for class 4 crosssection.
12.3 Shear (BS EN 199311:2005)
The design value of the shear force at each cross section shall satisfy:
1.0
,
Where , is the design shear resistance.
For plastic design , is the design plastic shear resistance , which is given by;
, =
( /3)
0
Where is the shear area which is for rolled I and H sections given by;
Av = A2b + ( + 2)
Where
A
is the crosssectional area
is the overall breadth
tf
is the flange thickness
is the root radius
Where the shear force is present allowance should be made for it, effects on the
moment resistance are as following.
29
12.3.1 For low shear (see EN 199311 Section 6.2.8),
Where the shear force is less than the half the plastic shear resistance its effect on the
moment resistance may be neglected.
VEd <0.5 Vpl.Rd
12.3.2 For high shear
Where high shear force exists reduced moment resistance should be taken as the design
resistance of the crosssection, calculated using reduced yield strength
VEd > 0.5 Vpl.Rd
(1 )
2
=
1
,
12.4 Axial force (BS EN 199311:2005)
Where axial force is present, allowance should be made for its effects on the plastic moment
resistance of the crosssection. For doubly symmetrical I and H sections or other flanged
sections,
12.4.1 For low axial force
Allowance need to not be made for the effect of the axial force on the plastic resistance
moment about yy axis when both the following criteria a satisfied:
0.25 ,
and
(0.5 )/
Provided that the design value of shear force VEd does not exceed 50% of the design plastic
shear resistance Vpl,Rd no reduction of the resistance defined for bending and axial force need
to be made.
30
12.4.2 For high axial force
Where VEd exceeds 50% of Vpl,Rd the design resistance of the crosssection to combinations of
moment and axial force should be calculated using reduced yield strength.
(1 )
2
1
=
,
13 STABILITY CHECKS,
The following stability checks should be carried out
13.1
Restraint of plastic hinge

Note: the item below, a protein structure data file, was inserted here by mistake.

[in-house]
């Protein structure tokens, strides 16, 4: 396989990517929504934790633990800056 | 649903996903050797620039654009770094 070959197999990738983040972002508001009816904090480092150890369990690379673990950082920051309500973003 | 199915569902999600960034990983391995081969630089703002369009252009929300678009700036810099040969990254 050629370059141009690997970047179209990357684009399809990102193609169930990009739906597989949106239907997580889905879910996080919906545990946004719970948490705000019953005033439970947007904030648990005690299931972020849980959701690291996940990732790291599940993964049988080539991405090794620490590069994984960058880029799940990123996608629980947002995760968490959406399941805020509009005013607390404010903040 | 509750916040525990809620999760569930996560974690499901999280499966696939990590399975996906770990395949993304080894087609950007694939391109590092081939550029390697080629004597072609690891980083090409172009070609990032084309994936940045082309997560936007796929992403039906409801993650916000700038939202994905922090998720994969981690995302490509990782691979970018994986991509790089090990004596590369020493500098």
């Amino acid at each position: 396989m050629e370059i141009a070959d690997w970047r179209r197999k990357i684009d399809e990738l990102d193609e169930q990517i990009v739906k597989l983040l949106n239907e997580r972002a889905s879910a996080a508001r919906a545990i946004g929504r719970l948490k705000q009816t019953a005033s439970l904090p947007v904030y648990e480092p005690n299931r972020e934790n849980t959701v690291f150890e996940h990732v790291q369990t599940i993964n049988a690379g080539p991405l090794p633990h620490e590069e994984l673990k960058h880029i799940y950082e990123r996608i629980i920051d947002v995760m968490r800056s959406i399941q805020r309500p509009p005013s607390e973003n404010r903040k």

Stability of the rafter
Stability of haunch
Stability of columns
Restraint of plastic hinge
At a plastic hinge location both flanges should location both flanges should be provided with
lateral and torsional restraint by means of diagonal stays. If is not practical to provide such
restraint at actual hinge location, it is permissible to provide it within a distance along the
member equal to h/2. (See section 11.3) (King, Technical Report P147)
At the location of plastic hinges, all of the material of the crosssection is at yield. It is
therefore unable to resist any twisting action and therefore the restraint against lateral torsion
buckling is reduced. It is thus necessary to impose a more stringent limitation on the distance
to the next restraint than would otherwise be the case.
For members with restraints to the compression flange but without intermediate restraints to
the tension flange, the maximum distance to the next compression flange restraint Lm may be
found using either a conservative method based on the uniform moment equal to the most
31
adverse moment in the segment or using a method which takes some account of moment
gradient.
Lm, the distance from a plastic hinge to the next lateral restraint may conservatively be
calculated using the expression (BS EN 199311:2005)
Lm =
38iz
2
2
1 W pl,y f y
1 N Ed
57.4 A 756C12 AIt 235
In this equation
NEd is the design value of the compression force in the member
A
is the cross section area (mm2) of the member
Wpl is the plastic section modulus of the member
fy
is the yield strength of the material (N/mm2 )
It
is the torsion constant of the member
C1 is a factor which depends on moment distribution and can safely be taken as 1.
If the member is restrained on the flange then the maximum distance to then the
maximum distance to the nearest restraint to both flanges should not be greater than Lk
(assuming constant uniform moment) or it may be taken as Ls calculated as for the
stability of the haunch but with taper factor of 1.0 ( see clause 8.8.3).
13.2
Rafter
Stability
(The
institutionof
Structural
Engineers,
TP/08/43
EC3/08/16)
The rafter should be checked to ensure that the stability is maintained in all load cases.
Unless there is wind uplift, the following checks should be made;
a) At the plastic hinge location near the ridge both flanges should be laterally restraint in
order to provide torsional restraint.
b) A purlin or other restraint is needed on compression flange at a distance determined in
the same way as mentioned above for plastic hinge (Spacing restraint < Lm).
32